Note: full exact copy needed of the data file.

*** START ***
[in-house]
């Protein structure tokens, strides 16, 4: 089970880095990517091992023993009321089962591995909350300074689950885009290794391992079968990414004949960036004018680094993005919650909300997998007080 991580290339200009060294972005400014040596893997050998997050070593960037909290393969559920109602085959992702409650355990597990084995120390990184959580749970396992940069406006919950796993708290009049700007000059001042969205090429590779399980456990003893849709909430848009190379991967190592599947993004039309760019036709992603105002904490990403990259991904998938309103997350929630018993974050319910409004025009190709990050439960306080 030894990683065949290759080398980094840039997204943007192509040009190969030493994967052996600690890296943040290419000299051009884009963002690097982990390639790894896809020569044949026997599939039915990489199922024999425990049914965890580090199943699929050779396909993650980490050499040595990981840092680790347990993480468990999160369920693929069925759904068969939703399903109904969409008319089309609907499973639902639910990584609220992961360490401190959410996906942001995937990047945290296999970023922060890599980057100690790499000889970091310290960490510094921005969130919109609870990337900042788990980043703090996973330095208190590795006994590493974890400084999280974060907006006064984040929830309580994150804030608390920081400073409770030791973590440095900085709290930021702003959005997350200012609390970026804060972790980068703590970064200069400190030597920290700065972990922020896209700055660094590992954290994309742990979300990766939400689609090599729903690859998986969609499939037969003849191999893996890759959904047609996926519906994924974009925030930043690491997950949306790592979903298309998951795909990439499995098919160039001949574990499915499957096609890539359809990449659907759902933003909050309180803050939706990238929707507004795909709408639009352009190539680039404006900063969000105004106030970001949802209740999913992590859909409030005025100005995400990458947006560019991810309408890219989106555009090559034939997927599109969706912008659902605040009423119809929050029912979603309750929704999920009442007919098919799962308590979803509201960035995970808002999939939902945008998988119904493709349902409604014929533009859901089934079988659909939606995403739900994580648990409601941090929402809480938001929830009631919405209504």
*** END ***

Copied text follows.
[in-house]
């Protein structure tokens, strides 16, 4: 089970880095990517091992023993009321089962591995909350300074689950885009290794391992079968990414004949960036004018680094993005919650909300997998007080 991580290339200009060294972005400014040596893997050998997050070593960037909290393969559920109602085959992702409650355990597990084995120390990184959580749970396992940069406006919950796993708290009049700007000059001042969205090429590779399980456990003893849709909430848009190379991967190592599947993004039309760019036709992603105002904490990403990259991904998938309103997350929630018993974050319910409004025009190709990050439960306080 030894990683065949290759080398980094840039997204943007192509040009190969030493994967052996600690890296943040290419000299051009884009963002690097982990390639790894896809020569044949026997599939039915990489199922024999425990049914965890580090199943699929050779396909993650980490050499040595990981840092680790347990993480468990999160369920693929069925759904068969939703399903109904969409008319089309609907499973639902639910990584609220992961360490401190959410996906942001995937990047945290296999970023922060890599980057100690790499000889970091310290960490510094921005969130919109609870990337900042788990980043703090996973330095208190590795006994590493974890400084999280974060907006006064984040929830309580994150804030608390920081400073409770030791973590440095900085709290930021702003959005997350200012609390970026804060972790980068703590970064200069400190030597920290700065972990922020896209700055660094590992954290994309742990979300990766939400689609090599729903690859998986969609499939037969003849191999893996890759959904047609996926519906994924974009925030930043690491997950949306790592979903298309998951795909990439499995098919160039001949574990499915499957096609890539359809990449659907759902933003909050309180803050939706990238929707507004795909709408639009352009190539680039404006900063969000105004106030970001949802209740999913992590859909409030005025100005995400990458947006560019991810309408890219989106555009090559034939997927599109969706912008659902605040009423119809929050029912979603309750929704999920009442007919098919799962308590979803509201960035995970808002999939939902945008998988119904493709349902409604014929533009859901089934079988659909939606995403739900994580648990409601941090929402809480938001929830009631919405209504």